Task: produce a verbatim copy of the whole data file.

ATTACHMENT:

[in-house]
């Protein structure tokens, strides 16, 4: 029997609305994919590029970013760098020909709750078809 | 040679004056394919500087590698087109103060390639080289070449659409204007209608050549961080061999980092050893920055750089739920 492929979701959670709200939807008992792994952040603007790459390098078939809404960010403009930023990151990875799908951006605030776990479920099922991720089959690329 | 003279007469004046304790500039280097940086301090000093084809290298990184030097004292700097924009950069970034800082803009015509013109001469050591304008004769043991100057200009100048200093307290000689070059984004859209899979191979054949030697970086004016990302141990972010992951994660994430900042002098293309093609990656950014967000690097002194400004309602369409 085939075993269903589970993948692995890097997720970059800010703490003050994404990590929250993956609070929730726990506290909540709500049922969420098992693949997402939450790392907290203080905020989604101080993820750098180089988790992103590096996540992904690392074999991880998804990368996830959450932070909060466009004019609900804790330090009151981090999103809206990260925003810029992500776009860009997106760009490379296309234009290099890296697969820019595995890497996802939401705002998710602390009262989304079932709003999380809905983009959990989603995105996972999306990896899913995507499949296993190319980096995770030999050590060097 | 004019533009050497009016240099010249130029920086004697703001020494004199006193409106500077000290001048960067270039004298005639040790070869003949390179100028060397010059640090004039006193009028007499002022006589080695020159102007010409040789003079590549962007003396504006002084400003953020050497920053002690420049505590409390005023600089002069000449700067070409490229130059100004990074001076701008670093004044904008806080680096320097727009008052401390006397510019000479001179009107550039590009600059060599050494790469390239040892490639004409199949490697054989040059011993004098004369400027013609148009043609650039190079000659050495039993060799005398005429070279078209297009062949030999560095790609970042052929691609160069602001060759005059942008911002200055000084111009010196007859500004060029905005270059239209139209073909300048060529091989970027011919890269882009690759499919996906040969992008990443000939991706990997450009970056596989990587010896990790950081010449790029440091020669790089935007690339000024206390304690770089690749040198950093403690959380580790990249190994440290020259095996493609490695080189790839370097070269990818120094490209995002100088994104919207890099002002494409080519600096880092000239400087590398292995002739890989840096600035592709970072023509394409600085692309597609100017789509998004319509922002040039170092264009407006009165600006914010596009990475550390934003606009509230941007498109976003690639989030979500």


[in-house]
């Protein structure tokens, strides 16, 4: 029997609305994919590029970013760098020909709750078809 | 040679004056394919500087590698087109103060390639080289070449659409204007209608050549961080061999980092050893920055750089739920 492929979701959670709200939807008992792994952040603007790459390098078939809404960010403009930023990151990875799908951006605030776990479920099922991720089959690329 | 003279007469004046304790500039280097940086301090000093084809290298990184030097004292700097924009950069970034800082803009015509013109001469050591304008004769043991100057200009100048200093307290000689070059984004859209899979191979054949030697970086004016990302141990972010992951994660994430900042002098293309093609990656950014967000690097002194400004309602369409 085939075993269903589970993948692995890097997720970059800010703490003050994404990590929250993956609070929730726990506290909540709500049922969420098992693949997402939450790392907290203080905020989604101080993820750098180089988790992103590096996540992904690392074999991880998804990368996830959450932070909060466009004019609900804790330090009151981090999103809206990260925003810029992500776009860009997106760009490379296309234009290099890296697969820019595995890497996802939401705002998710602390009262989304079932709003999380809905983009959990989603995105996972999306990896899913995507499949296993190319980096995770030999050590060097 | 004019533009050497009016240099010249130029920086004697703001020494004199006193409106500077000290001048960067270039004298005639040790070869003949390179100028060397010059640090004039006193009028007499002022006589080695020159102007010409040789003079590549962007003396504006002084400003953020050497920053002690420049505590409390005023600089002069000449700067070409490229130059100004990074001076701008670093004044904008806080680096320097727009008052401390006397510019000479001179009107550039590009600059060599050494790469390239040892490639004409199949490697054989040059011993004098004369400027013609148009043609650039190079000659050495039993060799005398005429070279078209297009062949030999560095790609970042052929691609160069602001060759005059942008911002200055000084111009010196007859500004060029905005270059239209139209073909300048060529091989970027011919890269882009690759499919996906040969992008990443000939991706990997450009970056596989990587010896990790950081010449790029440091020669790089935007690339000024206390304690770089690749040198950093403690959380580790990249190994440290020259095996493609490695080189790839370097070269990818120094490209995002100088994104919207890099002002494409080519600096880092000239400087590398292995002739890989840096600035592709970072023509394409600085692309597609100017789509998004319509922002040039170092264009407006009165600006914010596009990475550390934003606009509230941007498109976003690639989030979500």